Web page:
NICOLA Sturgeon has accused the UK government of “arrogance” and warned it is increasing the likelihood of independence after it ruled out a bespoke Scottish deal on Brexit.

In her first response to the Chancellor rejecting special trade and immigration arrangements north of the border, the First Minister said it was “not acceptable” and added that “hopefully in the not too distant future” Scotland would be an independent member of the EU.

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She was reacting to comments made by Philip Hammond on a visit to Edinburgh on Thursday, when he rubbished the SNP Government’s idea of a special Brexit package for Scotland.

The Chancellor said it was “impractical” and “not a realistic option”, and its advocates should stop “clutching at straws” and work together on the best Brexit deal for the whole UK.

Addressing the European Green Party in Glasgow, Ms Sturgeon said she wanted the UK to stay in the single market, but hardline Brexiteers had “hijacked” the UK government.

She said: “That means we also have to look at alternatives for Scotland.

“In the coming weeks the Scottish Government will publish proposals on how we can protect Scotland’s place in the single market, even if the UK decides to leave.

“I don’t pretend that will be easy. Coming up with a special arrangement for Scotland will be complex and not straightforward. But it is absolutely essential, if there is any respect for Scotland’s voice on the part of the UK government, that they listen to the proposals.

“Arrogant dismissals of different options for Scotland, as we have heard in the last few days, simply send a message that Scotland’s voice does not matter, and that is not acceptable.

“If that is the message from the UK government - that no matter what Scotland thinks or wants or votes for, that we simply have to accept hard Brexit, with all the damage to our economy, our society, our culture, our place in the world, that that will do - then it is hardly surprising that the question of Scottish independence arises again.”

Referring to her Government’s draft referendum Bill, Ms Sturgeon went on: “We are making preparations that would enable us to hold another independence referendum if independence does become the only way to make sure our voice is heard, to make sure we have a say in the direction we want our country, our economy and our society to take.”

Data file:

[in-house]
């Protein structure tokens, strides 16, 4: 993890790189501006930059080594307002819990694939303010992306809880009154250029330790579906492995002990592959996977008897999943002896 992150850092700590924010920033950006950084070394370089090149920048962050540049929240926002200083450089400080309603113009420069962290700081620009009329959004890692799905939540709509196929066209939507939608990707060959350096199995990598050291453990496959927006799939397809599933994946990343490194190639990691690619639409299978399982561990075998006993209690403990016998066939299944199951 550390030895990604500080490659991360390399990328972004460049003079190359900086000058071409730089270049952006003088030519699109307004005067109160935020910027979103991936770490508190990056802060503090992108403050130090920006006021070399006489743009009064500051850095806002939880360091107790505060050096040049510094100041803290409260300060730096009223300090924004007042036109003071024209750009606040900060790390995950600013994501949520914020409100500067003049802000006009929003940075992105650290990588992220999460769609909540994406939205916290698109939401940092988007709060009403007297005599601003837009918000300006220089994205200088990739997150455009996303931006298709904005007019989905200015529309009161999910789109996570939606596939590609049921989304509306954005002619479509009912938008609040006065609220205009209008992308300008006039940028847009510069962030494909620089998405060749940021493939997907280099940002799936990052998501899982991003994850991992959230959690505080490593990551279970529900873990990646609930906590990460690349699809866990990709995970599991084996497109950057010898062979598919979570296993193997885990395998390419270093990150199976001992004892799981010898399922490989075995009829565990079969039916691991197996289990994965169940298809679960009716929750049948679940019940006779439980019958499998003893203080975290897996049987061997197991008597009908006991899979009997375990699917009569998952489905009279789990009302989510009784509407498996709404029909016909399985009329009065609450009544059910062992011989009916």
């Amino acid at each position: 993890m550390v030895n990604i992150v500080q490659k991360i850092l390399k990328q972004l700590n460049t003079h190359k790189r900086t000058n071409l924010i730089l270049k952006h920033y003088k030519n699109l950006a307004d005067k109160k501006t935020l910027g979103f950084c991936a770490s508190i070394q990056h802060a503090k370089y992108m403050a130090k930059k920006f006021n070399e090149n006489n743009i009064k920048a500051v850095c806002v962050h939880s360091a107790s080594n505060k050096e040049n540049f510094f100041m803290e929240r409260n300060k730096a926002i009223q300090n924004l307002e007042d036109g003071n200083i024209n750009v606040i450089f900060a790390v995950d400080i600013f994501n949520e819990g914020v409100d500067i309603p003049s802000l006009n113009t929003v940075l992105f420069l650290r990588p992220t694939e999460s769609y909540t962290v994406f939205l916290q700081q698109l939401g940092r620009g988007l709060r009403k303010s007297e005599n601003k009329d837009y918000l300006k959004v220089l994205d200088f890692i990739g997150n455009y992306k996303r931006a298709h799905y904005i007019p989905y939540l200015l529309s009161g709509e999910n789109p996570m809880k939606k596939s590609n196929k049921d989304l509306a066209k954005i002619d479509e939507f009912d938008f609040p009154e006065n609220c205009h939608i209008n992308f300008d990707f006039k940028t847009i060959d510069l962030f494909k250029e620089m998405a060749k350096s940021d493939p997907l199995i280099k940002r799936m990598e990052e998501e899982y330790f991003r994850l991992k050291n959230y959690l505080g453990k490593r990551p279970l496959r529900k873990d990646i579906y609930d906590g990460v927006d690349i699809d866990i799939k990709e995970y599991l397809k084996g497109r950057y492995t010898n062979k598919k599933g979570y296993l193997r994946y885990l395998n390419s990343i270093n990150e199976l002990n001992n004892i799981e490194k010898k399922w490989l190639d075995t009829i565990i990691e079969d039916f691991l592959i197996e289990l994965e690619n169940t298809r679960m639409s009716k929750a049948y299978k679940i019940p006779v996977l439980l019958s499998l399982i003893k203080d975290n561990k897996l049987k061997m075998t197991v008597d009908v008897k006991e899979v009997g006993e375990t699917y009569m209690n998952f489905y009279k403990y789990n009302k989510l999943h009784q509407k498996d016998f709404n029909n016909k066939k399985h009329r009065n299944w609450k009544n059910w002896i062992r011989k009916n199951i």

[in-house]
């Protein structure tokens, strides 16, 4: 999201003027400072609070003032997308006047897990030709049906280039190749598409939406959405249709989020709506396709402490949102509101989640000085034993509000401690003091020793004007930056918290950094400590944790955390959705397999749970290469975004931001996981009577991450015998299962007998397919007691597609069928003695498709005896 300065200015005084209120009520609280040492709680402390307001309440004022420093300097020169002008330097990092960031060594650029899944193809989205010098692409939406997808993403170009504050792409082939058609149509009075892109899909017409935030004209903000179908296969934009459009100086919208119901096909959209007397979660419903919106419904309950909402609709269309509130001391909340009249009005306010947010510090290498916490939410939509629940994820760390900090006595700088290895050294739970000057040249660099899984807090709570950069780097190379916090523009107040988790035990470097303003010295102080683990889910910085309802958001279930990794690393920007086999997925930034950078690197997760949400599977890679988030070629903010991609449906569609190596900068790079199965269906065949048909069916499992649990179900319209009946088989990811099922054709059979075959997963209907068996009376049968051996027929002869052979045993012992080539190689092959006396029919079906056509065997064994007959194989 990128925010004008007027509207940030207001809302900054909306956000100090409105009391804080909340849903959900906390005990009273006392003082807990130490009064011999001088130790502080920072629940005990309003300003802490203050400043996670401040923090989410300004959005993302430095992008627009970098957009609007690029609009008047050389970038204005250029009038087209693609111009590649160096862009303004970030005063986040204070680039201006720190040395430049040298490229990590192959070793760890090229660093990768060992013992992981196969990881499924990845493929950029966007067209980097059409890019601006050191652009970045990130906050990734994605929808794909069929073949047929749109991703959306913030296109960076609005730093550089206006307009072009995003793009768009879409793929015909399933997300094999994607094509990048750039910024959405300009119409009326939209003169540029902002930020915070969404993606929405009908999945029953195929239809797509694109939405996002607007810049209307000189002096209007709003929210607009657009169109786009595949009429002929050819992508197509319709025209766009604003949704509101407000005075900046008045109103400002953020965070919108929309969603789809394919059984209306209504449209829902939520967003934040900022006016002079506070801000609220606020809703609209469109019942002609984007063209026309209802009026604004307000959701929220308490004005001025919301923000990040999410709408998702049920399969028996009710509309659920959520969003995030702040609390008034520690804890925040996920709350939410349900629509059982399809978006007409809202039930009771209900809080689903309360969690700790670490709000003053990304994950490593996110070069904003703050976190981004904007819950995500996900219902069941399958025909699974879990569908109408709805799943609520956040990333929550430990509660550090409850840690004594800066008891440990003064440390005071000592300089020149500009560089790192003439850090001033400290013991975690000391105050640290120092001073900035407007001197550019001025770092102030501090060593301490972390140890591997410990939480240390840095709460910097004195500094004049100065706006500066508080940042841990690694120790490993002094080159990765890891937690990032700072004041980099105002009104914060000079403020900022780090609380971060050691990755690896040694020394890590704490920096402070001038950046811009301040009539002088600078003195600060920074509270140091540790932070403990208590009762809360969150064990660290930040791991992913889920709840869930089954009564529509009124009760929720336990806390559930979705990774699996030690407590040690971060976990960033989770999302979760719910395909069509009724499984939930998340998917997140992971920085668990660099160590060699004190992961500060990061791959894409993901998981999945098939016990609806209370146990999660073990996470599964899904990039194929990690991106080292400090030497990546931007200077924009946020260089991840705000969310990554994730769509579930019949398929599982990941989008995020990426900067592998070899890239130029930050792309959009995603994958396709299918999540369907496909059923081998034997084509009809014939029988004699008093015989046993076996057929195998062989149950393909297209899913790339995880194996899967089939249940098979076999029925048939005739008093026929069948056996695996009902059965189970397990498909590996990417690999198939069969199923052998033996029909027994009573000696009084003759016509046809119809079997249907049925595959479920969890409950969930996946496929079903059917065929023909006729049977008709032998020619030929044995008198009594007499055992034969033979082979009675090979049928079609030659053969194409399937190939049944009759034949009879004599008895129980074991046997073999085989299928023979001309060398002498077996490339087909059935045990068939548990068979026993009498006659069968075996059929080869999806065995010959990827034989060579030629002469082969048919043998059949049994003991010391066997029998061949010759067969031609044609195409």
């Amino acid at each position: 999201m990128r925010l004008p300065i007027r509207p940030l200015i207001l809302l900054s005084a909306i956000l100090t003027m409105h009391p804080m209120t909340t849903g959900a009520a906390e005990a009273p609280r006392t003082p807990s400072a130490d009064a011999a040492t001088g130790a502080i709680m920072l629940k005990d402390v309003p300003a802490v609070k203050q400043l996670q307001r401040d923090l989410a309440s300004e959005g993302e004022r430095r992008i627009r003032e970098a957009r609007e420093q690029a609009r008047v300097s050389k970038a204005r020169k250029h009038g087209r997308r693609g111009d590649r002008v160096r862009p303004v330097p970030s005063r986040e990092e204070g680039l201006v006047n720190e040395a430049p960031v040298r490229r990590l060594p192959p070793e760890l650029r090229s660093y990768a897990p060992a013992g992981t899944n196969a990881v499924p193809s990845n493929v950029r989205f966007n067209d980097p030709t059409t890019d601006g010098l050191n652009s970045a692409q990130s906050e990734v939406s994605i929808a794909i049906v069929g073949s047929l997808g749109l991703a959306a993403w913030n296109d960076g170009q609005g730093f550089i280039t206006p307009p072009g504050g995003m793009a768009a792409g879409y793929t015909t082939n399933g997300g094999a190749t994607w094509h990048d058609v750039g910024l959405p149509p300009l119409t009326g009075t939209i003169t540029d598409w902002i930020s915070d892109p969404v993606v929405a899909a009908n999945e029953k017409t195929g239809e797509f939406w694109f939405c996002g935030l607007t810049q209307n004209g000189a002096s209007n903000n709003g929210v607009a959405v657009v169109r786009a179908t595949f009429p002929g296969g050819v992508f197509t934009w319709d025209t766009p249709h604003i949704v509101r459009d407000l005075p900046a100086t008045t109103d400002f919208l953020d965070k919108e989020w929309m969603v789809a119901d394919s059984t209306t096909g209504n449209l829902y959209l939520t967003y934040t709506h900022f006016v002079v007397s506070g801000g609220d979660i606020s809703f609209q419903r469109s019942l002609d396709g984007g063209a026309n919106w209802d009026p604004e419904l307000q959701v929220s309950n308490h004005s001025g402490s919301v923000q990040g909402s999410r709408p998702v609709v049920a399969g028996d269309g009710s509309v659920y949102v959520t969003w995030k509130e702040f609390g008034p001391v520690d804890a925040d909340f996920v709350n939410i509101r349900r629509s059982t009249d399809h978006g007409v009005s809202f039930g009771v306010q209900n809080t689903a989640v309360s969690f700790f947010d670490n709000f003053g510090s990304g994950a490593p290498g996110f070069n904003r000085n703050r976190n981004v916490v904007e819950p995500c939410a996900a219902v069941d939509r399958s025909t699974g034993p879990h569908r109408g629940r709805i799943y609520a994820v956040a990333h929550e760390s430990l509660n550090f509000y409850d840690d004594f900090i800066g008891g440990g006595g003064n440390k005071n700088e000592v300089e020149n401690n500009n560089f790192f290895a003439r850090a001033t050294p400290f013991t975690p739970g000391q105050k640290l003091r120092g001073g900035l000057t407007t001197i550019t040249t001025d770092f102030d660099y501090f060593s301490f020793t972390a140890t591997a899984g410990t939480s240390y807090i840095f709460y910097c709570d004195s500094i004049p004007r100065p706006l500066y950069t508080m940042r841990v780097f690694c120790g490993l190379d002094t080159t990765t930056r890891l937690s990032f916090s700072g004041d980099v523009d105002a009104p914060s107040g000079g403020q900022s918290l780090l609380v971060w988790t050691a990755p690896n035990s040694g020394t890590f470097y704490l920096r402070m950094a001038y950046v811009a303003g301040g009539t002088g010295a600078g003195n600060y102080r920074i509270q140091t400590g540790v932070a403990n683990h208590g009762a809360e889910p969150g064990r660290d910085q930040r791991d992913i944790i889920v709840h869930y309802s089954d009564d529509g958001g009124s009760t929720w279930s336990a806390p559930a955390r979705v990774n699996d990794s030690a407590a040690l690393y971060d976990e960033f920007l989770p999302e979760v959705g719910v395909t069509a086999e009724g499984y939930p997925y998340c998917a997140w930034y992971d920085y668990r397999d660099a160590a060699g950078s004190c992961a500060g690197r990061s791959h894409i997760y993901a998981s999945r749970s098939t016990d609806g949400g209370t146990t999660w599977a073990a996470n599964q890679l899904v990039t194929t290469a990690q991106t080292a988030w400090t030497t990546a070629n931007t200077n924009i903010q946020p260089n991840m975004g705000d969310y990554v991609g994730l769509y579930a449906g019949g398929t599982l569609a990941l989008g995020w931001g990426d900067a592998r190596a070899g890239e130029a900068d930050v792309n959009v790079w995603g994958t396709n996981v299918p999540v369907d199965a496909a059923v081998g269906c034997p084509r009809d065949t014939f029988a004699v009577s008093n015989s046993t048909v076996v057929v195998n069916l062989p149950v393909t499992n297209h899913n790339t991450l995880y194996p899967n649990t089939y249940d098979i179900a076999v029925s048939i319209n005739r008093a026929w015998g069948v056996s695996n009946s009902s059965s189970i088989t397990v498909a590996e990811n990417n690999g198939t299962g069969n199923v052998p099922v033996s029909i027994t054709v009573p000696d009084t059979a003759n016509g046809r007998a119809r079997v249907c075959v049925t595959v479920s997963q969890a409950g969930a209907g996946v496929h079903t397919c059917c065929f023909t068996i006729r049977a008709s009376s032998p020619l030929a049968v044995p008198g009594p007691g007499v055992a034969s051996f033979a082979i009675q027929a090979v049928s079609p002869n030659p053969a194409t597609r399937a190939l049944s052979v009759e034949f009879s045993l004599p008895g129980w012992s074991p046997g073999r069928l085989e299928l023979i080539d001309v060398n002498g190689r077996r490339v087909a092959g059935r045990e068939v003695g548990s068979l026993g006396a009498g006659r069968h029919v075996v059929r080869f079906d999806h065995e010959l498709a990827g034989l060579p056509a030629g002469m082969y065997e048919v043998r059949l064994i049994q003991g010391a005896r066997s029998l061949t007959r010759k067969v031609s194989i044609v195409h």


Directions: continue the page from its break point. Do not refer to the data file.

Mr Hammond’s comments were a crushing blow for Ms Sturgeon, as UK government support would be essential to the success of any bespoke Scottish deal - the UK would have to argue for it during next year’s Brexit negotiations, and sacrifice other demands to secure it.

Anticipating the UK government will ignore Scotland’s 62-38 Remain vote in Brussels, Ms Sturgeon appealed directly to her audience - around 120 senior members of Green parties from across Europe - to make Scotland’s case across the continent instead.

She said: “It is hugely important that other EU countries understand our position. We know that the rest of the EU will negotiate with the UK government.

“We found a lot of sympathy for Scotland’s position across Europe. Ironically, I often find a far more receptive audience elsewhere in the EU than we do from politicians in London.

“Please, tell your fellow countrymen and women this: Scotland wants to stay in the European family. We want to be and we are determined to remain an open, outward-looking, internationalist country. That’s the Scotland that you should take home with you in your hearts.”

Ms Sturgeon also called for unity against against the rise of far-right politics in Europe, saying she felt “contempt” for how the Leave campaign had given succour to xenophobia.

Referring to Scottish Green co-conveners Patrick Harvie and Maggie Chapman, she concluded: "I hope that when you come back to Glasgow, hopefully in the not too distant future, Patrick and Maggie and I will welcome you to this city... in an independent Scotland that is a member of the European Union."

Mr Harvie said: "The UK Government, so far at least, appears unwilling to respect Scotland's position and make any appropriate arrangements to reflect how people here voted.

"As Greens, we have our differences with the SNP Government. But on this critical challenge, to safeguard Scotland's place in Europe, we are in strong agreement.”

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Tory Scottish Secretary David Mundell earlier defended Mr Hammond’s comments, telling BBC Radio Scotland: "What I think people across Scotland want us to do, both governments, is work together to get the best possible deal, and that’s the best possible deal that would apply in Scotland as well as the rest of the UK."

A Treasury source said the Chancellor was ready to listen to SNP proposals on a UK-wide approach to Brexit, but did not believe a separate deal for Scotland was feasible.